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» November 3, 2008 «
Now that November is here, farm advisors will start clocks running for chill hours for orchards and vineyards. Those are the hours when the temperature falls below 45 degrees. Cherries and apples require the most to set a good crop for the following season at 1,200. Almonds require only about 600 hours and the other grape and tree fruit crops require something between 600 and 1,200.
Imperial Valley farmers have enough water to grow the winter vegetable crops that supply the nation. Planting began in September and the crops are growing well. Usually broccoli harvest begins about Thanksgiving time and the lettuces in early December. Imperial Valley farms receive irrigation water from the Colorado River, where restrictions have not been as severe as in other parts of California.
Rice straw is now being used as feed by dairy farmers. Farm advisors researched how to make use of the rice straw and have developed a method to process it. Most of the dairies have used it as roughage in the diet of heifers. It is also used as a supplement for cows that aren't producing milk. With the high prices for hay, rice straw provides a less expensive feed for dairy farmers. Feed sellers expect the demand from dairy farmers for rice straw to continue to grow.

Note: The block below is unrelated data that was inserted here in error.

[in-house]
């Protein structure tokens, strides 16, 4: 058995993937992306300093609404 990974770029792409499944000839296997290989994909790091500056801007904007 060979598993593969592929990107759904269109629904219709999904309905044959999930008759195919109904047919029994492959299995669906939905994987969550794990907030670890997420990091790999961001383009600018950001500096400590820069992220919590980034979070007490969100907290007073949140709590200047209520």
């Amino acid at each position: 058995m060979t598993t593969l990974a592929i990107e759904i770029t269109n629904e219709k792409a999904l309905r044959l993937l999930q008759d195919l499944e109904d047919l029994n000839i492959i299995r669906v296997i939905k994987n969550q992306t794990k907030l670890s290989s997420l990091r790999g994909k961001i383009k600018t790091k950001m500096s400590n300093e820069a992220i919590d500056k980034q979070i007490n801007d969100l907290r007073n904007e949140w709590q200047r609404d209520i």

More chefs across the nation are using local food--and nowhere is consumer interest greater than in two Northern California cities. That's according to Zagat's annual survey of America's top restaurants. In a ranking of 22 U.S. cities, 43 percent of respondents in San Francisco and 40 percent in Sacramento noted that it was "very important" for their food to be locally grown or raised. Los Angeles and San Diego were a bit further down the list, at 27 percent and 26 percent, respectively. Luckily for restaurant patrons in California, farmers and ranchers in the state produce more than 400 commodities.Top